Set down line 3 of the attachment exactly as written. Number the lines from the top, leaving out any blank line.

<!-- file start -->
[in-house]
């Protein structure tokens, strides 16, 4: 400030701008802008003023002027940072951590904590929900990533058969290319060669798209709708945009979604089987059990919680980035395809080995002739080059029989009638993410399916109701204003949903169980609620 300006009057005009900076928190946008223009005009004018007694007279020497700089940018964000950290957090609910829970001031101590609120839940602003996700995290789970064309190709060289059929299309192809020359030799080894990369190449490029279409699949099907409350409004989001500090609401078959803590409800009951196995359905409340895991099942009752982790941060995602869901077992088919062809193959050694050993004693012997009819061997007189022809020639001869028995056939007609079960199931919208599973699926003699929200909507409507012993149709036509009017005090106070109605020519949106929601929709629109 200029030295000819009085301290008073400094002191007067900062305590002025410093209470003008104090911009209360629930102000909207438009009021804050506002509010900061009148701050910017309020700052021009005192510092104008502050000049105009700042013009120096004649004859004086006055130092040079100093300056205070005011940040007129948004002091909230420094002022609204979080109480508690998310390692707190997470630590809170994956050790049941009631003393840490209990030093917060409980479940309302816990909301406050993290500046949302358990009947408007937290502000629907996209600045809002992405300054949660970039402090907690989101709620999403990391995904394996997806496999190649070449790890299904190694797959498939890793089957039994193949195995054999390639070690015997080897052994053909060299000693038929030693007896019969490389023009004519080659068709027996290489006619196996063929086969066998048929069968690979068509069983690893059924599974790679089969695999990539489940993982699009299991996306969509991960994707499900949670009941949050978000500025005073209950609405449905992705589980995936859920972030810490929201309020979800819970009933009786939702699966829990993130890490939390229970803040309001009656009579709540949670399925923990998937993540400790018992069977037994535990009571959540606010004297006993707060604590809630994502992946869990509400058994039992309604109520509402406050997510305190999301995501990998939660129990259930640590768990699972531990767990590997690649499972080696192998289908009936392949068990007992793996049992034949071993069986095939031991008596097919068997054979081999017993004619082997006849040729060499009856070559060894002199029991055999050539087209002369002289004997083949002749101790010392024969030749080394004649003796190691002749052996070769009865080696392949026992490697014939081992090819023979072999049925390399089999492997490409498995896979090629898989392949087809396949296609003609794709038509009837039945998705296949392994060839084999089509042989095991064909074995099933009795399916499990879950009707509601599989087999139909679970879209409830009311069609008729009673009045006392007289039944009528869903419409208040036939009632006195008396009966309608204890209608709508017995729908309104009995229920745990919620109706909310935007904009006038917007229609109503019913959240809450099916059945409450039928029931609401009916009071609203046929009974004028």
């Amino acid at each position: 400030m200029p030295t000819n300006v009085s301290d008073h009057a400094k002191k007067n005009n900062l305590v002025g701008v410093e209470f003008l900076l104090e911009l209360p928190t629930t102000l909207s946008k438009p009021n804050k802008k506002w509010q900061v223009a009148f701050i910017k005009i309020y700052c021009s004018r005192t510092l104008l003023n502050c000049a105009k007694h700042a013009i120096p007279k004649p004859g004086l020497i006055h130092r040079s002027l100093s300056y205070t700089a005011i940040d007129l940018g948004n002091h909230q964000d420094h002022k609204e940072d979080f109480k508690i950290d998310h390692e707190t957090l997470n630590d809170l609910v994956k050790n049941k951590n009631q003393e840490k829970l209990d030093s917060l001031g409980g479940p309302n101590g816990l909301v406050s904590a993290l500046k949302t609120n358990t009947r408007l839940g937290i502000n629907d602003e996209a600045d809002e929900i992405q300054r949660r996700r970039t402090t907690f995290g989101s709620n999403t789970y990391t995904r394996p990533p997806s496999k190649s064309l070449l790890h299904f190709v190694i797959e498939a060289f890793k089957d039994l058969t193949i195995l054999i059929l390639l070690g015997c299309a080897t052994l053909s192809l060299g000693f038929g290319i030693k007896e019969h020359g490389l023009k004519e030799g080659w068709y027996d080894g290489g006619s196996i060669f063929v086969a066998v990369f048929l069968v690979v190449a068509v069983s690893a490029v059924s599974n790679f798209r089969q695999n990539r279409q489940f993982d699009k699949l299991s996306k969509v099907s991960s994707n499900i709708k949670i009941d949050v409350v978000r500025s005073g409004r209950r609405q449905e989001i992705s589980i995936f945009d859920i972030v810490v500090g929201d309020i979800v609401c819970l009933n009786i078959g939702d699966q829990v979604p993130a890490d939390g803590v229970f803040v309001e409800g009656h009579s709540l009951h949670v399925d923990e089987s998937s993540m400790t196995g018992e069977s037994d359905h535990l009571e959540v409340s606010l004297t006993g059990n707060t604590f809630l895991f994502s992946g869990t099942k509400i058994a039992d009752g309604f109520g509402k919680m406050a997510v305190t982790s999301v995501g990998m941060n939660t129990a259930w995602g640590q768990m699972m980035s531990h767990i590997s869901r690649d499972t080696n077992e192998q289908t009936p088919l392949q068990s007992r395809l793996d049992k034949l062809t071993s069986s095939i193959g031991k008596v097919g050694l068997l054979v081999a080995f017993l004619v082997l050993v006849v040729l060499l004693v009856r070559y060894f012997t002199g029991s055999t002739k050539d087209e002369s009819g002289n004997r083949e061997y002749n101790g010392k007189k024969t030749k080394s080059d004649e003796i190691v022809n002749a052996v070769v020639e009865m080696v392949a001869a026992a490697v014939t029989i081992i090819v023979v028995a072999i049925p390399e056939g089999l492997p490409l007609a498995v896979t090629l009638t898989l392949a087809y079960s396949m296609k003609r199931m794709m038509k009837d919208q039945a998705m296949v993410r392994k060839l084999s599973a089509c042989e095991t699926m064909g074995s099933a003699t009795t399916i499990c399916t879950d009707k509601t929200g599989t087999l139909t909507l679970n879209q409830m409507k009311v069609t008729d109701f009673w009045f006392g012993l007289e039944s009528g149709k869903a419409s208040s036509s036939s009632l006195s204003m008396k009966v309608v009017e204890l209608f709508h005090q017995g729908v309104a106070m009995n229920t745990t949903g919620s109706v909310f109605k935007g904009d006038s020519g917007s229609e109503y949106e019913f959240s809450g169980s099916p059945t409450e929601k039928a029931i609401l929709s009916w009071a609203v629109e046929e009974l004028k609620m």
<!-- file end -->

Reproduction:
């Amino acid at each position: 400030m200029p030295t000819n300006v009085s301290d008073h009057a400094k002191k007067n005009n900062l305590v002025g701008v410093e209470f003008l900076l104090e911009l209360p928190t629930t102000l909207s946008k438009p009021n804050k802008k506002w509010q900061v223009a009148f701050i910017k005009i309020y700052c021009s004018r005192t510092l104008l003023n502050c000049a105009k007694h700042a013009i120096p007279k004649p004859g004086l020497i006055h130092r040079s002027l100093s300056y205070t700089a005011i940040d007129l940018g948004n002091h909230q964000d420094h002022k609204e940072d979080f109480k508690i950290d998310h390692e707190t957090l997470n630590d809170l609910v994956k050790n049941k951590n009631q003393e840490k829970l209990d030093s917060l001031g409980g479940p309302n101590g816990l909301v406050s904590a993290l500046k949302t609120n358990t009947r408007l839940g937290i502000n629907d602003e996209a600045d809002e929900i992405q300054r949660r996700r970039t402090t907690f995290g989101s709620n999403t789970y990391t995904r394996p990533p997806s496999k190649s064309l070449l790890h299904f190709v190694i797959e498939a060289f890793k089957d039994l058969t193949i195995l054999i059929l390639l070690g015997c299309a080897t052994l053909s192809l060299g000693f038929g290319i030693k007896e019969h020359g490389l023009k004519e030799g080659w068709y027996d080894g290489g006619s196996i060669f063929v086969a066998v990369f048929l069968v690979v190449a068509v069983s690893a490029v059924s599974n790679f798209r089969q695999n990539r279409q489940f993982d699009k699949l299991s996306k969509v099907s991960s994707n499900i709708k949670i009941d949050v409350v978000r500025s005073g409004r209950r609405q449905e989001i992705s589980i995936f945009d859920i972030v810490v500090g929201d309020i979800v609401c819970l009933n009786i078959g939702d699966q829990v979604p993130a890490d939390g803590v229970f803040v309001e409800g009656h009579s709540l009951h949670v399925d923990e089987s998937s993540m400790t196995g018992e069977s037994d359905h535990l009571e959540v409340s606010l004297t006993g059990n707060t604590f809630l895991f994502s992946g869990t099942k509400i058994a039992d009752g309604f109520g509402k919680m406050a997510v305190t982790s999301v995501g990998m941060n939660t129990a259930w995602g640590q768990m699972m980035s531990h767990i590997s869901r690649d499972t080696n077992e192998q289908t009936p088919l392949q068990s007992r395809l793996d049992k034949l062809t071993s069986s095939i193959g031991k008596v097919g050694l068997l054979v081999a080995f017993l004619v082997l050993v006849v040729l060499l004693v009856r070559y060894f012997t002199g029991s055999t002739k050539d087209e002369s009819g002289n004997r083949e061997y002749n101790g010392k007189k024969t030749k080394s080059d004649e003796i190691v022809n002749a052996v070769v020639e009865m080696v392949a001869a026992a490697v014939t029989i081992i090819v023979v028995a072999i049925p390399e056939g089999l492997p490409l007609a498995v896979t090629l009638t898989l392949a087809y079960s396949m296609k003609r199931m794709m038509k009837d919208q039945a998705m296949v993410r392994k060839l084999s599973a089509c042989e095991t699926m064909g074995s099933a003699t009795t399916i499990c399916t879950d009707k509601t929200g599989t087999l139909t909507l679970n879209q409830m409507k009311v069609t008729d109701f009673w009045f006392g012993l007289e039944s009528g149709k869903a419409s208040s036509s036939s009632l006195s204003m008396k009966v309608v009017e204890l209608f709508h005090q017995g729908v309104a106070m009995n229920t745990t949903g919620s109706v909310f109605k935007g904009d006038s020519g917007s229609e109503y949106e019913f959240s809450g169980s099916p059945t409450e929601k039928a029931i609401l929709s009916w009071a609203v629109e046929e009974l004028k609620m």